The recent mass shooting at Robb Elementary School in Uvalde, Texas, has brought back the same familiar pain we all experience after every school shooting in America.
The Sandy Hook massacre; Santa Fe High School shooting near Houston; Marjory Stoneman Douglas High School in Parkland, Florida; Sandy Hook Elementary in Newtown, Connecticut, and of course, the shooting here in our own community at Cummings Elementary School.
And while no one died in the Cummings incident, it clearly shook our community.
Even though I do not live in Uvalde, Texas, and was not there during this massacre, I cannot get these images of the shooter committing these horrific acts against these helpless children out of my head. The imagery of those kids and teachers being murdered in that school is heartbreaking.
The tragedy in Uvalde was one of more than two dozen school shootings in America so far this year. We’re all searching for answers as to how we stop these horrible acts of violence against our children.
There are so many dimensions to this incident:
The response (or lack thereof) of the Uvalde police department.
The disappearance of that town’s chief of police, who is now in hiding.
The mental health of both children and adults who witnessed the carnage in those classrooms.
The despicable comments from some politicians and gun rights lobbyist.
And, of course, the families of the victims as they continue to lay their loved ones to rest and try to make sense of all the chaos that surrounds them.
These kinds of incidents continue to feed ongoing debates across the nation about how best to keep our schools safe.
In my early years as a school principal, I vehemently opposed having police officers in my school. As a charter school, we had that option.
However, situations changed in my latter years, and my attitude towards safety and security changed considerably. I learned to embrace the role of police and security officers in keeping my school safe.
The officers blended well into our environment, and they helped greatly in preventing certain kinds of incidents from escalating both inside and outside of our school campus.
The so-called school-to-prison pipeline, for example, never was a concern because of how we addressed every issue in which our officers were involved.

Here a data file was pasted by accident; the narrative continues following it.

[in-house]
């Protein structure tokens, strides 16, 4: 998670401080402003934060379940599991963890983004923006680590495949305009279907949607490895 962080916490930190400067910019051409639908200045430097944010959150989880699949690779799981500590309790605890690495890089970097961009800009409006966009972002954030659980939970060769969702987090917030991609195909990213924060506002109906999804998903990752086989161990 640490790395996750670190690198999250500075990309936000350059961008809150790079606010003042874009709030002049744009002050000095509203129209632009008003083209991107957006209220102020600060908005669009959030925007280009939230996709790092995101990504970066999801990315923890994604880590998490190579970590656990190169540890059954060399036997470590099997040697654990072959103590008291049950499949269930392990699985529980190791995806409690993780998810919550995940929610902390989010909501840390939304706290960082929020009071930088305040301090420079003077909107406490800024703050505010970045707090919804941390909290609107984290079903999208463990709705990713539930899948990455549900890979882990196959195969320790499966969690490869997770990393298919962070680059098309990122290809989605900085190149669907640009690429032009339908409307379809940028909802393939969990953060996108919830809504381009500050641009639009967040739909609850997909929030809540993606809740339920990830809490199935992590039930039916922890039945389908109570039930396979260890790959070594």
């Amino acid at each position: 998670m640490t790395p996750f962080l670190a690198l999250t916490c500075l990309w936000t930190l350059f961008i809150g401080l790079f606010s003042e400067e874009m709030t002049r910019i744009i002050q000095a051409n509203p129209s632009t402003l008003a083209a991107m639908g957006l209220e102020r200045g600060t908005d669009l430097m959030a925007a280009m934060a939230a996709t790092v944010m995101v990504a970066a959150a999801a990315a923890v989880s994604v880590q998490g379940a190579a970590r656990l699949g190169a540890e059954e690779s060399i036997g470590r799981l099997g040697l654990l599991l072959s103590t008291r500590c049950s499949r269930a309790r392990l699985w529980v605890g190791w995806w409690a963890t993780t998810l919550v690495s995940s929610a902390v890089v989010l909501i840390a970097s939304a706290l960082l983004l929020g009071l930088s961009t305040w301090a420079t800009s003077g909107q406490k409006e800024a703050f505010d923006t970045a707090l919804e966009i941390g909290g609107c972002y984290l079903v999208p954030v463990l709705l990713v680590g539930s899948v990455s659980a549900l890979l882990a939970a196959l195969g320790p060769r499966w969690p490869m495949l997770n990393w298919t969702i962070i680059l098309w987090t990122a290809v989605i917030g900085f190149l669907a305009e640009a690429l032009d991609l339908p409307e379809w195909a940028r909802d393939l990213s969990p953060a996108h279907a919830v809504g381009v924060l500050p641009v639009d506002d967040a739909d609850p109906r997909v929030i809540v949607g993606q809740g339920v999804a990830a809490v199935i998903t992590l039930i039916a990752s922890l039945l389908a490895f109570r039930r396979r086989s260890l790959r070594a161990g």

Our security team was a calming force in our school. They stayed in their lane and helped immensely in creating a safe and orderly environment.
But those who oppose the presence of armed security guards or police officers in our schools must realize that we live in a different world now.
Our children are our most precious possession. Our schools need protection. All of them.
Will having police protection prevent these incidents (mass shootings) from occurring in the future? Maybe not completely, but we must believe that it will serve as an effective deterrent.
This is not a one-solution kind of issue. Gun violence in America is simply out of control.
We need to throw the entire wish list of gun-control measures at this problem, including assault-weapon bans, ammunition magazine restrictions, red-flag laws, universal background checks, higher age restrictions for gun purchases and waiting periods.
Conservative politicians have done the opposite. They have loosened restrictions and expanded access to more and more guns.
The Texas shooter had just turned 18 and was able to walk into a store and legally purchase an AR-15 semi-automatic rifle and ammunition to use in killing those children.
The circus of events and the incompetence of law enforcement in Uvalde, Texas, has been mind-boggling and quite disgusting.
The National Rifle Association and Republican politicians like to quote a phrase they’ve coined for situations such as this. They like to say, “The way you stop a bad guy with a gun is with a good guy with a gun.”
In this case, Uvalde law enforcement in their handling of this mass shooting disproved that notion in grand fashion.
I’m just afraid this issue will wind up like others we have seen in the past. There will continue to be much public outrage in the short term, but it soon simmers to a slow boil, and then a few years down the road we all will retreat into the routines of our daily lives.
Nothing will have changed.
We will just await the next mass execution of our children and repeat the cycle all over again.
I have no confidence in our political leaders’ ability to adequately address this issue. They are too divided.
More children will die and we, as a society, will morph into a pitiful community of do-nothing citizens who don’t have the backbone to do what is right to protect our children and our community.
No words can ease the pain those parents, students, teachers and that entire community feel right now.
The incompetence and the way this situation is being handled is a total disgrace. Those families deserve better. That community deserves better. The American people deserve better.
We will continue to pray for the Uvalde community and, in particular, those families who lost loved ones. I am hopeful and prayerful that their losses will not be in vain.
(Follow TSD education columnist Curtis Weathers on Twitter (@curtisweathers); email: [email protected].)